University leaders condemn Jewish genocide rhetoric as backlash grows

Two elite university leaders have said they strongly oppose any rhetoric calling for genocide against Jews, after they drew criticism from the White House for appearing to sidestep the issue in a congressional hearing this week.

Claudine Gay, president of Harvard University, and M. Elizabeth Magill, president of the University of Pennsylvania, both issued statements Wednesday amid growing pressure from politicians, students, academics and donors to take a stronger line and call out anti-Jewish hatred as the war between Israel and Hamas raises tensions at U.S. colleges.

At Tuesday’s four-hour hearing on antisemitism on college campuses, before the House Committee on Education and the Workforce, Gay, Magill and Sally Kornbluth, president of the Massachusetts Institute of Technology, all condemned antisemitism and Islamophobia in broad terms and said they were working to combat them.

But when Rep. Elise Stefanik, R-N.Y., asked the three leaders if a student calling for the genocide of Jews would break college codes of conduct, they repeatedly deflected the question.

Gay said “it depends on the context” and added that antisemitic rhetoric would be classed as “bullying, harassment, intimidation.”

Asked the same question, Magill said: “If the speech becomes conduct, it can be harassment.” When pressed, Magill added: “It is a context-dependent decision.” 

Kornbluth said she had not heard of students at MIT calling for the genocide of Jews and said if reported it would be “investigated as harassment if pervasive and severe.”

Referring to the hearing, White House spokesperson Andrew Bates said in a statement that it was “unbelievable that this needs to be said: calls for genocide are monstrous and antithetical to everything we represent as a country.”

Pennsylvania Gov. Josh Shapiro, a Democrat, who holds a nonvoting spot on Penn’s board of trustees, told reporters Wednesday that the university had some “serious decisions” to make.

“They have seemingly failed every step of the way to take concrete action to make sure all students feel safe on campus,” Shapiro said. “And then the testimony yesterday took it to the next level.”

In a video posted to Facebook on Wednesday night, Magill said she should have been focused on “the irrefutable fact that a call for genocide of Jewish people is a call for some of the most terrible violence human beings can perpetrate.”

“It’s evil, plain and simple,” she added.

In a separate statement posted to X, Gay said: “Let me be clear: Calls for violence or genocide against the Jewish community, or any religious or ethnic group are vile, they have no place at Harvard, and those who threaten our Jewish students will be held to account.”

Harvard law professor emeritus Laurence Tribe was among the academics who criticized the presidents’ responses. “Claudine Gay’s hesitant, formulaic, and bizarrely evasive answers were deeply troubling to me and many of my colleagues, students, and friends,” he wrote on X.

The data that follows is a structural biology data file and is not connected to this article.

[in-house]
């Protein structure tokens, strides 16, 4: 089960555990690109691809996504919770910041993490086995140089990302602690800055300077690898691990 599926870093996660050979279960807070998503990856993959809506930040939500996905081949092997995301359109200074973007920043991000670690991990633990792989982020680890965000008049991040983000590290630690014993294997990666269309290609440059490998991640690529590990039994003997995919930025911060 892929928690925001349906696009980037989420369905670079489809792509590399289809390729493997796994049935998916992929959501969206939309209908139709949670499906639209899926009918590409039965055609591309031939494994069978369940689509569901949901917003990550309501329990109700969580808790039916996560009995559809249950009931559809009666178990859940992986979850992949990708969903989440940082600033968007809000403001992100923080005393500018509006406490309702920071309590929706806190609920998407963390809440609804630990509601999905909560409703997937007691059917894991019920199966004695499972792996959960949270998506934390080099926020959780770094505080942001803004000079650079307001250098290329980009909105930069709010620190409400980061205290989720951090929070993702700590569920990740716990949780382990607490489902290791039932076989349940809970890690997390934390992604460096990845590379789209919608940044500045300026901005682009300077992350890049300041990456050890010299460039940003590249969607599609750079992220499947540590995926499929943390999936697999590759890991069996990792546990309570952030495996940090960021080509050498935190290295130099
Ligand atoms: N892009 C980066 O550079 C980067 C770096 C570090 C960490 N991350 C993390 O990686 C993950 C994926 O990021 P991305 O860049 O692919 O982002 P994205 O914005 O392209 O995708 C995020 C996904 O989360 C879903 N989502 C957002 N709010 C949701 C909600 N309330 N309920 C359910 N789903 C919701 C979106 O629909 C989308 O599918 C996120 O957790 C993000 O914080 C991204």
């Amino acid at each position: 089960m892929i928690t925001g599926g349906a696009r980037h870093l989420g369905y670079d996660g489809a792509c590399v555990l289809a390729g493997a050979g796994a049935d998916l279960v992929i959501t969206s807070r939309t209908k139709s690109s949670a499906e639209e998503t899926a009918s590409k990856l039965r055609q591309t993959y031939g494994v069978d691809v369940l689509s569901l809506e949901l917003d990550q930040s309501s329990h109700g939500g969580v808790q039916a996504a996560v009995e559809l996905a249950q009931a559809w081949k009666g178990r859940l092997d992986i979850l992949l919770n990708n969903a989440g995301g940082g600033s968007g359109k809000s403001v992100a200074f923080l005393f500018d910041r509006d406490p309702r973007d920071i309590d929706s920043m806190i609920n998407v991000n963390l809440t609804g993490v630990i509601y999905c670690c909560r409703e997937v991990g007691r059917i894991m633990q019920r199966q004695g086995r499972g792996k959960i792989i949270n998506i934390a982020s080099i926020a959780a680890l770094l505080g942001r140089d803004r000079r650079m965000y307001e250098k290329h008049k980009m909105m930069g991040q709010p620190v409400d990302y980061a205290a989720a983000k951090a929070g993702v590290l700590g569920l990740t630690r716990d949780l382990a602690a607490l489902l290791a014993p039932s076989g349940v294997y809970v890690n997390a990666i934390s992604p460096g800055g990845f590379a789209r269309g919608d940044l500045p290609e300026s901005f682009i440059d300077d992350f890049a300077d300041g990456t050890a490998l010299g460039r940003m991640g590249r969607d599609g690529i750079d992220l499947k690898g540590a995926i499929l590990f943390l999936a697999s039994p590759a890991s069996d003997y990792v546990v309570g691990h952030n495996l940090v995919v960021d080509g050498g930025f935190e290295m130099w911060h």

Tribe added in a subsequent post Thursday morning: “Even the attempted ‘clarifications’ by these university presidents, opting for what they mistook for legal nuance over what should’ve been simple moral clarity, showed how easily a search for political correctness can triumph over wisdom and courage alike.”

University leaders testify before the House Education and Workforce Committee.
University leaders testify before the House Education and the Workforce Committee in Washington on Tuesday.Kevin Dietsch / Getty Images

Two Penn students filed a lawsuit Thursday, seen by NBC News, that says the university is “an incubation lab for virulent anti-Jewish hatred, harassment, and discrimination.”

Eyal Yakoby and Jordan Davis, who are both Jewish, said in the suit that the school had failed to protect Jewish students and had hired antisemitic professors.

The two are demanding unspecified damages and that their tuition fees be returned “to compensate them for the hostility they have been forced to endure because of Penn’s unlawful conduct.”

On Thursday, Stefanik announced the House would be launching an official investigation into the controversy.

“After this week’s pathetic and morally bankrupt testimony by university presidents when answering my questions, the Education and Workforce Committee is launching an official Congressional investigation with the full force of subpoena power into Penn, MIT, & Harvard and others,” Stefanik said. “We will use our full Congressional authority to hold these schools accountable for their failure on the global stage.”

Unrest has spread to the school’s major donors. Marc Rowan, co-founder and CEO of Apollo Global Management, wrote a letter to Penn’s board of trustees this week calling on them to end their support for Magill, according to reports from The New York Times and CNN.